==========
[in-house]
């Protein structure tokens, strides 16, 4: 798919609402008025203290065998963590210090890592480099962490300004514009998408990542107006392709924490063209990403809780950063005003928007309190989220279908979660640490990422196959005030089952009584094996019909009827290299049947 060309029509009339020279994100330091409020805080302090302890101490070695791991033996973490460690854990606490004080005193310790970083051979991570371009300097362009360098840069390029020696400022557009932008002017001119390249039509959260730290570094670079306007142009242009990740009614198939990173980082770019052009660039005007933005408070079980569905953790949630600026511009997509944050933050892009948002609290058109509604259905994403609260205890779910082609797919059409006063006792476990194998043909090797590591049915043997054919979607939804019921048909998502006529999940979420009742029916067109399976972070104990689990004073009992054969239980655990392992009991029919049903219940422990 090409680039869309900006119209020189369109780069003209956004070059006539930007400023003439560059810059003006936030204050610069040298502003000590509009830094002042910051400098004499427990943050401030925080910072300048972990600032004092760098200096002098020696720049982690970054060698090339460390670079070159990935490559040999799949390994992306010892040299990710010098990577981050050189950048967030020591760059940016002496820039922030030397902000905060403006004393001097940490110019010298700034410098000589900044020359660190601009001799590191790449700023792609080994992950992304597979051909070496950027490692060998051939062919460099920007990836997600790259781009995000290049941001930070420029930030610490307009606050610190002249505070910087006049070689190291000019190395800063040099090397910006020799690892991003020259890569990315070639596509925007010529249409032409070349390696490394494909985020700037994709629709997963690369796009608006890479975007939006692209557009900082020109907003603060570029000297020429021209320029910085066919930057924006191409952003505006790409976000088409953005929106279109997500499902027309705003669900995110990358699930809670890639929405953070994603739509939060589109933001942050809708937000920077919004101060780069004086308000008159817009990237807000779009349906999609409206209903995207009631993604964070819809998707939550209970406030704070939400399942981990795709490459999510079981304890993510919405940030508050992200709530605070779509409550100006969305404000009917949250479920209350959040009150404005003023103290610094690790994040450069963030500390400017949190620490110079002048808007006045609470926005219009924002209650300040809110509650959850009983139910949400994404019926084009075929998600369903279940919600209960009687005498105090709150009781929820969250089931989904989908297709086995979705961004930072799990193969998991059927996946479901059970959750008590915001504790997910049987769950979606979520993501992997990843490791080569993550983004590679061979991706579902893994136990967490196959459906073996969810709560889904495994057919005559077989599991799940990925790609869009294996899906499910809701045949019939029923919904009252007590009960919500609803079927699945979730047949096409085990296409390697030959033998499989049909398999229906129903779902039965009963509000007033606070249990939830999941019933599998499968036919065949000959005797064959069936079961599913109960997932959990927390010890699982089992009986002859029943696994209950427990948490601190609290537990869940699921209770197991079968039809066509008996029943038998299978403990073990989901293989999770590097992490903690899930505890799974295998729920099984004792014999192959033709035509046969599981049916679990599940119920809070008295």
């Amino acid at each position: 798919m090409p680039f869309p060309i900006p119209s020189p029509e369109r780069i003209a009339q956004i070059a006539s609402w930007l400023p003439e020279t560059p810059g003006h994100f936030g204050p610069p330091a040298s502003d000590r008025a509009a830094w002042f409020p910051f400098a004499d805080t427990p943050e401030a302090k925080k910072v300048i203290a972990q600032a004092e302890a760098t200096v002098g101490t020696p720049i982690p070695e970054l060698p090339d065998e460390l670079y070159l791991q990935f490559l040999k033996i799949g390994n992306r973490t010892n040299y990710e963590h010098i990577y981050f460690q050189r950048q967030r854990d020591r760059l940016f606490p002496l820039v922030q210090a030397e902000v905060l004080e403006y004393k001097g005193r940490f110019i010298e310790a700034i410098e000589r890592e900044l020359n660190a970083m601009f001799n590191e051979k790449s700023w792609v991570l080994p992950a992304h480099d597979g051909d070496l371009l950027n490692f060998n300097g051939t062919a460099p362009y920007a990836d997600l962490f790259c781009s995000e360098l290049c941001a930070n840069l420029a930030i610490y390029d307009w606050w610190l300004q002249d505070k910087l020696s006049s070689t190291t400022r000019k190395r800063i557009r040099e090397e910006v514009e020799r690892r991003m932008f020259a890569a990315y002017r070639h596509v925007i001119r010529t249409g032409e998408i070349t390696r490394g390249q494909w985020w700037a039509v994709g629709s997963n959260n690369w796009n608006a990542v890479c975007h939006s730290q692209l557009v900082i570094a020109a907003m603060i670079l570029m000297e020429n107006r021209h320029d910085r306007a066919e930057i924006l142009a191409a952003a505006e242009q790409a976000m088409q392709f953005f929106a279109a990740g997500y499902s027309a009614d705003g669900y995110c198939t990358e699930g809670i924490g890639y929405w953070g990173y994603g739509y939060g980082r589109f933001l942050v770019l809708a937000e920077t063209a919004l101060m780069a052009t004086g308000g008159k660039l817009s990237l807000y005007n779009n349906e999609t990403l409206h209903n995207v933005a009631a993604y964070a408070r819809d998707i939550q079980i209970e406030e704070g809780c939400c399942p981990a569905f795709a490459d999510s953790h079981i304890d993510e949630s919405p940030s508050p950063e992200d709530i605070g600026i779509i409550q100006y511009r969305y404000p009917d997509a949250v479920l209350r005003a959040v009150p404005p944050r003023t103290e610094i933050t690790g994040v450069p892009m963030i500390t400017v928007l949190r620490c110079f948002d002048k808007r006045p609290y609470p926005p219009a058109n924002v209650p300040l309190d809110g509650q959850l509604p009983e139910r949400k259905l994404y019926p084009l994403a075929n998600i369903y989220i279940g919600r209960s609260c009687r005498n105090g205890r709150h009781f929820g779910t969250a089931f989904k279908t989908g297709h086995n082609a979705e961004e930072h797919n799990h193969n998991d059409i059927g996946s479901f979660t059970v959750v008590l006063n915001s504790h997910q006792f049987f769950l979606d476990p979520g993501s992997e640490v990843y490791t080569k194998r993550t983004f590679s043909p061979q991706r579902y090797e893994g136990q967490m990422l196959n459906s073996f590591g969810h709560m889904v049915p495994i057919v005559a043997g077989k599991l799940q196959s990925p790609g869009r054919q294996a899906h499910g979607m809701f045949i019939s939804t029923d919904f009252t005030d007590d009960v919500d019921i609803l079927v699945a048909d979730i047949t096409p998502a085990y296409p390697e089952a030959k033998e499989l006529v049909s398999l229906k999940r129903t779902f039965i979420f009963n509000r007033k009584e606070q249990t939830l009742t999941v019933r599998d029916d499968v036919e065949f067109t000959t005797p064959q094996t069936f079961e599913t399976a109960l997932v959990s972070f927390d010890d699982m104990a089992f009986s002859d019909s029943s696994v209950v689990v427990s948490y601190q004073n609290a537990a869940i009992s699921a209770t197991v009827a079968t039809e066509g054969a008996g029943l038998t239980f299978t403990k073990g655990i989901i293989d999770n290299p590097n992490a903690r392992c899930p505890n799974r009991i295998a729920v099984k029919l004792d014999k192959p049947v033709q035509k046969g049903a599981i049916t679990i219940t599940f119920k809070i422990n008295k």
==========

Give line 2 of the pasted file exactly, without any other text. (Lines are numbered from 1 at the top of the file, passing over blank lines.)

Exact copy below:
């Protein structure tokens, strides 16, 4: 798919609402008025203290065998963590210090890592480099962490300004514009998408990542107006392709924490063209990403809780950063005003928007309190989220279908979660640490990422196959005030089952009584094996019909009827290299049947 060309029509009339020279994100330091409020805080302090302890101490070695791991033996973490460690854990606490004080005193310790970083051979991570371009300097362009360098840069390029020696400022557009932008002017001119390249039509959260730290570094670079306007142009242009990740009614198939990173980082770019052009660039005007933005408070079980569905953790949630600026511009997509944050933050892009948002609290058109509604259905994403609260205890779910082609797919059409006063006792476990194998043909090797590591049915043997054919979607939804019921048909998502006529999940979420009742029916067109399976972070104990689990004073009992054969239980655990392992009991029919049903219940422990 090409680039869309900006119209020189369109780069003209956004070059006539930007400023003439560059810059003006936030204050610069040298502003000590509009830094002042910051400098004499427990943050401030925080910072300048972990600032004092760098200096002098020696720049982690970054060698090339460390670079070159990935490559040999799949390994992306010892040299990710010098990577981050050189950048967030020591760059940016002496820039922030030397902000905060403006004393001097940490110019010298700034410098000589900044020359660190601009001799590191790449700023792609080994992950992304597979051909070496950027490692060998051939062919460099920007990836997600790259781009995000290049941001930070420029930030610490307009606050610190002249505070910087006049070689190291000019190395800063040099090397910006020799690892991003020259890569990315070639596509925007010529249409032409070349390696490394494909985020700037994709629709997963690369796009608006890479975007939006692209557009900082020109907003603060570029000297020429021209320029910085066919930057924006191409952003505006790409976000088409953005929106279109997500499902027309705003669900995110990358699930809670890639929405953070994603739509939060589109933001942050809708937000920077919004101060780069004086308000008159817009990237807000779009349906999609409206209903995207009631993604964070819809998707939550209970406030704070939400399942981990795709490459999510079981304890993510919405940030508050992200709530605070779509409550100006969305404000009917949250479920209350959040009150404005003023103290610094690790994040450069963030500390400017949190620490110079002048808007006045609470926005219009924002209650300040809110509650959850009983139910949400994404019926084009075929998600369903279940919600209960009687005498105090709150009781929820969250089931989904989908297709086995979705961004930072799990193969998991059927996946479901059970959750008590915001504790997910049987769950979606979520993501992997990843490791080569993550983004590679061979991706579902893994136990967490196959459906073996969810709560889904495994057919005559077989599991799940990925790609869009294996899906499910809701045949019939029923919904009252007590009960919500609803079927699945979730047949096409085990296409390697030959033998499989049909398999229906129903779902039965009963509000007033606070249990939830999941019933599998499968036919065949000959005797064959069936079961599913109960997932959990927390010890699982089992009986002859029943696994209950427990948490601190609290537990869940699921209770197991079968039809066509008996029943038998299978403990073990989901293989999770590097992490903690899930505890799974295998729920099984004792014999192959033709035509046969599981049916679990599940119920809070008295």